For those readers who aren’t familiar with Iranian history pre-revolution, the Iranian film industry was a booming and very much respected business. Much of the innovative and ground breaking directors are now either under threat of death if they make another movie or have left the country all together. That doesn’t mean, however, that excellent filmmakers from Iran have stopped trying to put their work out there. Case and point, Ana Lily Amirpour’s take on the classic European nightmare dweller, seducer in the night, with a distinctively Iranian framework.
Let’s take a look at this Iranian vampire flick, A Girl Walks Home Alone At Night.
The film itself is plotless in the sense that things happen, but the things that happen aren’t really the things that matter narratively. In Bad City, a young vampiric woman goes around attacking bad people in the town, and befriends the local prostitute. At the same time, a young man deals with his father’s drug addiction debts and his incredible loneliness. The two meet, and through drunken conversation, cool music, and a desire to stave off the loneliness and ugliness of the world, fall in love…or at least in something like it. Things get complicated when the vampire kills the young man’s father, who forces the prostitute to take drugs in an attempt to have someone else join in his self destruction, and the vampire’s paramour finds out.
I have always hated it when critics say that a movie is “all atmosphere” because while mood is important to a film, so it plot. Thus, when someone proclaims it’s “all atmosphere” I have to believe its 0 plot and therefore, mostly uninteresting. If I wanted atmosphere-only, I’d listen to weird post-rock bands. So, instead, I will say that this film is a mood-heavy piece. So mood heavy that the title character has no name, and there are little to few consequences, or even backstory. We are just meant to sit back and ingest what is being presented to us at face value, something most films wouldn’t dare ask an audience to do. I’m sure there are larger ideas and symbols at play which I am totally missing but looking at it like a piece of capital-a “Art” it does elicit a lot of different emotions, specifically melancholia and isolation. Did I mention its all in black and white?
“How did this movie get made in Iran?” you might be wondering. It actually didn’t, for very obvious reasons, and was shot in the U.S. Just because it was shot in America doesn’t mean at its heart and soul its not Iranian. The film was shot in Persian, with Iranian actors, by an Iranian director in a setting that is clearly supposed to represent Iran, in a state with a sizable Persian population. You can either have edgy film-making or you can film on location when it comes contemporary Iranian film — you’re definitely not allowed to do both. The film is also classified as a Western, so it blends elements of both cultures’ cinemas and tropes to a very smooth and unique effect.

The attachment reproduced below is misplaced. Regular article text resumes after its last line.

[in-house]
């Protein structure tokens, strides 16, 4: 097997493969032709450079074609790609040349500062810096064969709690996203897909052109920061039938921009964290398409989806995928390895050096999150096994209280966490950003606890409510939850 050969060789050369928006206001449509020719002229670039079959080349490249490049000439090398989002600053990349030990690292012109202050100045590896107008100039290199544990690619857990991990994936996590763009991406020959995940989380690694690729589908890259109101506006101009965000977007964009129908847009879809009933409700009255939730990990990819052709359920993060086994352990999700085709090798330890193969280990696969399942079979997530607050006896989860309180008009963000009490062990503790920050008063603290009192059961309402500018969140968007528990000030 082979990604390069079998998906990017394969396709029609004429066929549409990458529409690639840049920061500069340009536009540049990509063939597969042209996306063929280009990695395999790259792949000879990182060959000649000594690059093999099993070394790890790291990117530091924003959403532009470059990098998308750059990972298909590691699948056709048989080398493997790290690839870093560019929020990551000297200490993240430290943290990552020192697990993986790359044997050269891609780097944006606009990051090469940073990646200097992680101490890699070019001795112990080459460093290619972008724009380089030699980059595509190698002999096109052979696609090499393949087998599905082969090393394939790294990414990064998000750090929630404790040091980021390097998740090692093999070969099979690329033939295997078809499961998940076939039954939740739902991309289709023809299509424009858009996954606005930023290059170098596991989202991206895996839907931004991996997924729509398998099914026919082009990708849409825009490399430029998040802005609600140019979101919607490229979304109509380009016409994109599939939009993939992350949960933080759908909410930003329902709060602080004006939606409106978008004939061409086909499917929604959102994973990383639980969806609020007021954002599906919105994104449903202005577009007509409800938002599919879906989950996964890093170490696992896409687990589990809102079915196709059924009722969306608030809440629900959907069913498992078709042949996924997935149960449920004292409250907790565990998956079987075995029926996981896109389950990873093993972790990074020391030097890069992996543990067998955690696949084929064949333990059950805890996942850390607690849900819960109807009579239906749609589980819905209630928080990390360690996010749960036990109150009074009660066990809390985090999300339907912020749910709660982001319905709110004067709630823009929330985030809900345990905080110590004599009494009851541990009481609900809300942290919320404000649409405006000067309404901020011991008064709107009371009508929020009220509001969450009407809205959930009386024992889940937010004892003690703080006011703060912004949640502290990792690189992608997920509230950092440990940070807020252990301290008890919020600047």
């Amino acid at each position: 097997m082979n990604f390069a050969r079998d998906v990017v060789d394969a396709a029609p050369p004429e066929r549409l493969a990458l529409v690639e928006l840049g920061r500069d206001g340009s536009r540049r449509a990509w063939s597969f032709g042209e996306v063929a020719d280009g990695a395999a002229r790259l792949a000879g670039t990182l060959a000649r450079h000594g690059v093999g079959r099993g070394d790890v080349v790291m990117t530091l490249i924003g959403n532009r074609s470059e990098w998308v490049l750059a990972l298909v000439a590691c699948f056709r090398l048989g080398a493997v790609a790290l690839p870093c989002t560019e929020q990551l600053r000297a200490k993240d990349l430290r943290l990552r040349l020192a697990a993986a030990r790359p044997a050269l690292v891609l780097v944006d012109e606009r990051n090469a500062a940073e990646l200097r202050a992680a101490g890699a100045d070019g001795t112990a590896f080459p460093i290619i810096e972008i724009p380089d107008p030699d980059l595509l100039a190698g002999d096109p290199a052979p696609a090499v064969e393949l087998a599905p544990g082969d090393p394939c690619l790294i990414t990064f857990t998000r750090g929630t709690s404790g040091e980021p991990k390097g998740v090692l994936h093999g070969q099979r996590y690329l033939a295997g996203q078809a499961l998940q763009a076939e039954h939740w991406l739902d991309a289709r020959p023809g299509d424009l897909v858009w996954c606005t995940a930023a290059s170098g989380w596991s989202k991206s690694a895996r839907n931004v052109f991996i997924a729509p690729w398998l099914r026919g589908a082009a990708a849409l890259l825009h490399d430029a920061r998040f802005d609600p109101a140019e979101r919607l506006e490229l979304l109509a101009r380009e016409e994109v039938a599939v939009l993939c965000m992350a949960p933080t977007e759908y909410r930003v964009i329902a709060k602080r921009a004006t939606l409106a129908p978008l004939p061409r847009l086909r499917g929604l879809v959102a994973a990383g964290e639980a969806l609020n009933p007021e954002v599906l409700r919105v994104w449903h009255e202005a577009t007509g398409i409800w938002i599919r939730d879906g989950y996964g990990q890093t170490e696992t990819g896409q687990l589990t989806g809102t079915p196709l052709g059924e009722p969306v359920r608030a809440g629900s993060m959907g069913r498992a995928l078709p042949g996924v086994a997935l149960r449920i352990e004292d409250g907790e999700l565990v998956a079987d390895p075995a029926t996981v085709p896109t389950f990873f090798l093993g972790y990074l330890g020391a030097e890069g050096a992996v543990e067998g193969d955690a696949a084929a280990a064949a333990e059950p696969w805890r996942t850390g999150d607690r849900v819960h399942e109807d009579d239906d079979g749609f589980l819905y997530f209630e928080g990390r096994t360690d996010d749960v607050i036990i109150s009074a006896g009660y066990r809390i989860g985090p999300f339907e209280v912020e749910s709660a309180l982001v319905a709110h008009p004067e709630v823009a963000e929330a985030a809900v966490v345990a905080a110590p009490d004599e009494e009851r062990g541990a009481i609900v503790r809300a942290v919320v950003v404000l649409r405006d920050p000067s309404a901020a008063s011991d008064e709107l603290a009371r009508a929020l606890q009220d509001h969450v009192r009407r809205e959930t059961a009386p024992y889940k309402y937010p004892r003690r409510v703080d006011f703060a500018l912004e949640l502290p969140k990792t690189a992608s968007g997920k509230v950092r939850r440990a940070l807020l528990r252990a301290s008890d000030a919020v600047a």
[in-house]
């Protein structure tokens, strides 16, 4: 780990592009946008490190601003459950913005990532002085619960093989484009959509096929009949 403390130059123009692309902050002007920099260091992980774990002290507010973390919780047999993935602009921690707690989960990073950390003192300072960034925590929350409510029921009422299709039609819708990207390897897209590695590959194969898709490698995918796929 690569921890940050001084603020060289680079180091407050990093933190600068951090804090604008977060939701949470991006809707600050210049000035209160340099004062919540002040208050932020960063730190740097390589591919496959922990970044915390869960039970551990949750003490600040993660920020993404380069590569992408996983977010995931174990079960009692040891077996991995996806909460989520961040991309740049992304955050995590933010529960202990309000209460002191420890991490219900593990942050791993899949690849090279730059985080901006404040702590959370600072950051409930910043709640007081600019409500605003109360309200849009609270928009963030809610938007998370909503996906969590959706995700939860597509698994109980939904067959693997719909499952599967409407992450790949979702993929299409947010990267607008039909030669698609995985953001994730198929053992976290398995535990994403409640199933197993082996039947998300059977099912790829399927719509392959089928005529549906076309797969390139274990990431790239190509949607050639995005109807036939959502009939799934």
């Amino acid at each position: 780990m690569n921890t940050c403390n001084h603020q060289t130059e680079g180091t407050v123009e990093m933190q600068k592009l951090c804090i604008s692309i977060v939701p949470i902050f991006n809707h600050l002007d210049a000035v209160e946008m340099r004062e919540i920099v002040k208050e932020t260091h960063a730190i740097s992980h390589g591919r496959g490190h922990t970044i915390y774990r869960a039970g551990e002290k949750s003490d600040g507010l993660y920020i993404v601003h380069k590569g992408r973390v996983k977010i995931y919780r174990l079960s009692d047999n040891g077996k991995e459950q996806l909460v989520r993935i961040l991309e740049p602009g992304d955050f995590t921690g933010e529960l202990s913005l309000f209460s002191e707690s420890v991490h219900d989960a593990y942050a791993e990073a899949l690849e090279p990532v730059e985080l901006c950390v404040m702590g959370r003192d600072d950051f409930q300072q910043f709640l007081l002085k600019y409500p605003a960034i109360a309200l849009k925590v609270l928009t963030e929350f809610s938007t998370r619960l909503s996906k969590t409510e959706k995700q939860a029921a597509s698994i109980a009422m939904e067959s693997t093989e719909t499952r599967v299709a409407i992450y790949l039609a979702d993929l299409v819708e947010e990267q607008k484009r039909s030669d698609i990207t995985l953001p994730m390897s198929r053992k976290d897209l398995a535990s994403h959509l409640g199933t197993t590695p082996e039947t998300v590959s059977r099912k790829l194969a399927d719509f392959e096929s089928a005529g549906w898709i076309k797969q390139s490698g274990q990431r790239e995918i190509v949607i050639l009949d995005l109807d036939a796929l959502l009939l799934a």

The acting is standard for a good film — none of them were bad per se but no one stood out especially. Netflix junkies might recognize Mozhan Maron, who plays the prostitute Atti, as Ayla Sayyad from House of Cards, and Marshall Manesh, the drug addicted father, is better known as the shrill-voiced vaguely Middle Eastern pirate lord from Pirates of the Caribbean 3: At World’s End. Sheila Vand, who played the vampire, is by far the best performance, with her aloofness and attempts to be strong and cool in a world that demands both but is continually in short supply.
The cinematography plays into a big part of the cool and dark atmosphere, but more than anything it’s the music that takes this film from good to amazing. If you’re into Iranian rock (and let’s be honest, why wouldn’t you?) this is going to be a blast but for those less familiar with the music, it’s overall effect on the movie is pretty noticeable, making it a clash between film noir/beatnik aesthetics and punk/rock sound. The shadow work is also great, and the film is shot, for the most part, in such a way that makes the beginning suspenseful before subtly shifting into more artsy.
A Girl Walks Home Alone At Night might not be your tradition vampire fare, but it’s got a lot of the same tropes. The dark and mysterious aura, the love story, the revenge plots, the shadows and vague sense of danger — it’s more Western than you’d think but it remains settled into an Iranian sense of culture and style. If you’re looking to impress your hipster friends, or just want to experience a true vampire movie where no one sparkles or has existential monologues, this is the film for you.
– Excellent soundtrack.
– Gorgeous cinematography.
– Good acting.
– Can be a little lacking in plot.
– Suspense disappears after first third of film.